Here are our top ten suggestions to help increase your reach and impact! Most of these fall under two categories: Networking and maintaining your digital identity, and sharing your research to enhance its impact. Both are important in a modern scholarly environment, and can help to give you that competitive edge while making sure your’re maximising the potential of your research.

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In:  Peer Review  

A post-publication peer review success story

 

In 2016, Dr. Joel Pitt and Prof. Helene Hill published an important paper in ScienceOpen Research. In their paper, they propose new statistical methods to detect scientific fraudulent data. Pitt and Hill demonstrate the use of their method on a single case of suspected fraud. Crucially, in their excellent effort to combat fraud, Pitt and Hill make the raw data on which they tested their method publicly available on the Open Science Framework (OSF). Considering that a single case of scientific fraud can cost institutions and private citizens a huge amount of money, their result is provocative, and it emphasizes how important it is to make the raw data of research papers publicly available.

The Pitt and Hill (2016) article was read and downloaded almost 100 times a day since its publication on ScienceOpen. More importantly, it now has 7 independent post-publication peer reviews and 5 comments. Although this is a single paper in ScienceOpen’s vast index of 28 million research articles (all open to post-publication peer review!), the story of how this article got so much attention is worth re-telling.

Enhanced article-level statistics and context – just one of 28 million on our platform!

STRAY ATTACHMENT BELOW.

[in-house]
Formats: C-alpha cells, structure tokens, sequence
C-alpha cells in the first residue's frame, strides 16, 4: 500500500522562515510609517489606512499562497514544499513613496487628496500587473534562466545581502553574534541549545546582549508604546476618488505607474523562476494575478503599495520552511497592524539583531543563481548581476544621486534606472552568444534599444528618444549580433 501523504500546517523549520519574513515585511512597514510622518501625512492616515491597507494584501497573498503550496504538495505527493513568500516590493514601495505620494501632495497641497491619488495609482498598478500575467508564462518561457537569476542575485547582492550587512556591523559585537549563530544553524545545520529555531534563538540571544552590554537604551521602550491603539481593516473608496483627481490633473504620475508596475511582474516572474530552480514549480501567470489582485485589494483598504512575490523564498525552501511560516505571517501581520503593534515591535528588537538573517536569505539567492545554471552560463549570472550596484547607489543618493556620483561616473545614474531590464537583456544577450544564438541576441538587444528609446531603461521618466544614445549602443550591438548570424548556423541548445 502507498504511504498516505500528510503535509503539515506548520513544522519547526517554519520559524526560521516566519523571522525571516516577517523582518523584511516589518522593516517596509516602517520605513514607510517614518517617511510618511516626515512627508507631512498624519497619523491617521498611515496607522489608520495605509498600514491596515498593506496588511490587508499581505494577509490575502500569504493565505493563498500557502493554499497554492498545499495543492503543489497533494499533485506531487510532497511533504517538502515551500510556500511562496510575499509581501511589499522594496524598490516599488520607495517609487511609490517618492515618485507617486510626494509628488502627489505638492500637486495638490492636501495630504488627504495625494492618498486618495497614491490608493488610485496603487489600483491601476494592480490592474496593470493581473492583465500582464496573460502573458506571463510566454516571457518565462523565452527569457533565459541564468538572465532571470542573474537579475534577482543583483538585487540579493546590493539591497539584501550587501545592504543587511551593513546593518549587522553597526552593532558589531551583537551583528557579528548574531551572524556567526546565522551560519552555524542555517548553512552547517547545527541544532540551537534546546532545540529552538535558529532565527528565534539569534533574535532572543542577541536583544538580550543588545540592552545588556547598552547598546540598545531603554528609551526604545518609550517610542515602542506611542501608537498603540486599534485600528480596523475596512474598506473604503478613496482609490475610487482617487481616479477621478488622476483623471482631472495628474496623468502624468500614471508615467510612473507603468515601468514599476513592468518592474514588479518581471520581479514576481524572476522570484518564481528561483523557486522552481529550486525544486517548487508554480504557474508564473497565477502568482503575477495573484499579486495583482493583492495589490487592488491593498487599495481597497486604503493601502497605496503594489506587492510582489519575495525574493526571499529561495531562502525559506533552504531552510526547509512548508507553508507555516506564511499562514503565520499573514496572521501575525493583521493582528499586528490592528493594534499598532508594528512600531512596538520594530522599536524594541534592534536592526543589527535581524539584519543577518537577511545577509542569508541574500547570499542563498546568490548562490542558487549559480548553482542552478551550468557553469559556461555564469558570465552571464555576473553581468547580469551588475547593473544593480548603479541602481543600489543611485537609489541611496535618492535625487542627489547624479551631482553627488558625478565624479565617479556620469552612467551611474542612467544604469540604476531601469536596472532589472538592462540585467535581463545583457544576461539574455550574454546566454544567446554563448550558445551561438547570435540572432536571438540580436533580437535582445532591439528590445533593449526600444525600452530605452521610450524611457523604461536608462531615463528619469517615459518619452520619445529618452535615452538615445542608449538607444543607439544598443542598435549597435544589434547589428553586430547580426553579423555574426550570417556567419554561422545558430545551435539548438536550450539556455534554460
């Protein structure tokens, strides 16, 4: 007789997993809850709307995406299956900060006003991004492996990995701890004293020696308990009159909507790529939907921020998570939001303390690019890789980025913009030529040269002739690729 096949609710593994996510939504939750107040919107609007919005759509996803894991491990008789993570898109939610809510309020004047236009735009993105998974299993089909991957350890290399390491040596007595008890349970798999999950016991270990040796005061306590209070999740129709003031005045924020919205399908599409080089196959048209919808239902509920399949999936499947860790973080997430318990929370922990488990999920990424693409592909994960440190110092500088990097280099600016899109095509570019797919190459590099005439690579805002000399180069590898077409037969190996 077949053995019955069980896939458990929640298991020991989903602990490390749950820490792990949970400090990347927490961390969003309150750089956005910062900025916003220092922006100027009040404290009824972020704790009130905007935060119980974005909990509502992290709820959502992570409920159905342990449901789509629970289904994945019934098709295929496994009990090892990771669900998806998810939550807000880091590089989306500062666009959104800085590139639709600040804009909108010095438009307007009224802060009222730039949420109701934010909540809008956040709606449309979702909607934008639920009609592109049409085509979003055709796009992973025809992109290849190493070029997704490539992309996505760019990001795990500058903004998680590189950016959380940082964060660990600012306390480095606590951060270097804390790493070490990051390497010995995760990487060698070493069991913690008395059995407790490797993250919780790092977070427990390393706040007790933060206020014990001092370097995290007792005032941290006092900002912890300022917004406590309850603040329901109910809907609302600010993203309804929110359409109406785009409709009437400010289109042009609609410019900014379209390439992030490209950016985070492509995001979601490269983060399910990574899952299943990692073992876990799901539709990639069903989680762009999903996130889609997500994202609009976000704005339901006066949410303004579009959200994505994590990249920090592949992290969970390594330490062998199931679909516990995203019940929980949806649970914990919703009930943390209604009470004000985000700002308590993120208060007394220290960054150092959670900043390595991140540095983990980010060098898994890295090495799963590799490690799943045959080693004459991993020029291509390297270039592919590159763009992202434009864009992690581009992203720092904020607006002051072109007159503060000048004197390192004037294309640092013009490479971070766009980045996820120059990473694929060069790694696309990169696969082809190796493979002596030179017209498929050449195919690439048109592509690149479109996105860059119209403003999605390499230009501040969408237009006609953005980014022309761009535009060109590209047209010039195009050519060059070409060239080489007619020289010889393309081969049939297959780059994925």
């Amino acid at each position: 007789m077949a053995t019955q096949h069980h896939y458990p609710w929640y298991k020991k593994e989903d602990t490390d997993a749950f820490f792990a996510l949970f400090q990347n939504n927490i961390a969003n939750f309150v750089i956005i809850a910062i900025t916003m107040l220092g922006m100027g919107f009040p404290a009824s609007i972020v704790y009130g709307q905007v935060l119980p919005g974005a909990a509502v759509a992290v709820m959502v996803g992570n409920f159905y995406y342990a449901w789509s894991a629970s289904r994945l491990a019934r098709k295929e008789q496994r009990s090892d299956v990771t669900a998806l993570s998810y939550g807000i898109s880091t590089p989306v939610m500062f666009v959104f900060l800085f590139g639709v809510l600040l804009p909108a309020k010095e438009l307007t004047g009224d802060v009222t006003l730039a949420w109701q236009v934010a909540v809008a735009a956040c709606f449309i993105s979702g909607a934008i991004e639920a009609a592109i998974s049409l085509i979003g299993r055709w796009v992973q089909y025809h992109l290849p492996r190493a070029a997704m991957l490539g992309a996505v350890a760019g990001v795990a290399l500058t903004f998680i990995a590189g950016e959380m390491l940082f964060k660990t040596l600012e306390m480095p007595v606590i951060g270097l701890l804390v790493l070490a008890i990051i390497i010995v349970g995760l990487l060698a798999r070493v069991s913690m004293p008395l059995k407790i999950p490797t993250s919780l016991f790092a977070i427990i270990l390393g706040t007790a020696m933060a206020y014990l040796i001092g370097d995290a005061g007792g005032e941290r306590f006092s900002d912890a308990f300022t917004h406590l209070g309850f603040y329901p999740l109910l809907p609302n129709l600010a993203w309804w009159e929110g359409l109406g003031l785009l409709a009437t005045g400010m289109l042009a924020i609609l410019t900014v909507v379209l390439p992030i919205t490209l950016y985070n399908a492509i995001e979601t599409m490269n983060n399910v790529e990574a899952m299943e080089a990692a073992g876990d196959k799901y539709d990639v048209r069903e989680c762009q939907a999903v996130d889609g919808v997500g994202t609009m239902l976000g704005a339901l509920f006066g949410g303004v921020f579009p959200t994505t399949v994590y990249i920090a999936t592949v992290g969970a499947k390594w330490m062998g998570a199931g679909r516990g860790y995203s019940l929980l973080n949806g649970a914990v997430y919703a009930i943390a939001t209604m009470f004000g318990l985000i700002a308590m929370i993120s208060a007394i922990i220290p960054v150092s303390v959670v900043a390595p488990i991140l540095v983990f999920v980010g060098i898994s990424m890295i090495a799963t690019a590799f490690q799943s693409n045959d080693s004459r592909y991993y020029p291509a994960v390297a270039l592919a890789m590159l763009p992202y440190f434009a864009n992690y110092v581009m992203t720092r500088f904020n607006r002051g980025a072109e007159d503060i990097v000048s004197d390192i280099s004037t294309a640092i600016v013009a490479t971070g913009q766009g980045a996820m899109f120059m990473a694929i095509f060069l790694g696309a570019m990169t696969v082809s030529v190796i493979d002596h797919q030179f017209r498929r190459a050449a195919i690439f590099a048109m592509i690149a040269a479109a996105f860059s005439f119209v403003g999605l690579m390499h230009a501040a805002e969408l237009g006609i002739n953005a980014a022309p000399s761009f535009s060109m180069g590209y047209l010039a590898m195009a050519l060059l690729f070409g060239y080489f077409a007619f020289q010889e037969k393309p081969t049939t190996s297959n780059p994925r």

Peer review history

The manuscript was submitted and published in January 2016, and the final typeset version of the article was available for download on March 1st. Shortly after this in May 2016, PhD student Chris Hartgerink publicly peer reviewed the article, summarising it as “Interesting research, but in need of substantial rewriting.”

It was after this that the article came to the attention of Prof. Philip B. Stark, an Associate Dean at the University of California, Berkeley, and author of the most highly read article on our platform with over 39,000 views to date!

Prof. Stark runs a course on the theory and application of statistical models. In his course, groups of students replicate and critique the statistical analyses of published research articles using the article’s publicly available raw data. Obviously, for this course to work, Prof. Stark needs rigorous research articles and the raw data used in the article. In this sense, Pitt and Hill’s article on ScienceOpen was an ideal candidate..

The groups of students started their critical replication of the Hill and Pitt article in the Fall semester of 2016 and finished right before the new year.  By getting students to actively engage with research, they gain the confidence and expertise to critically analyse published research.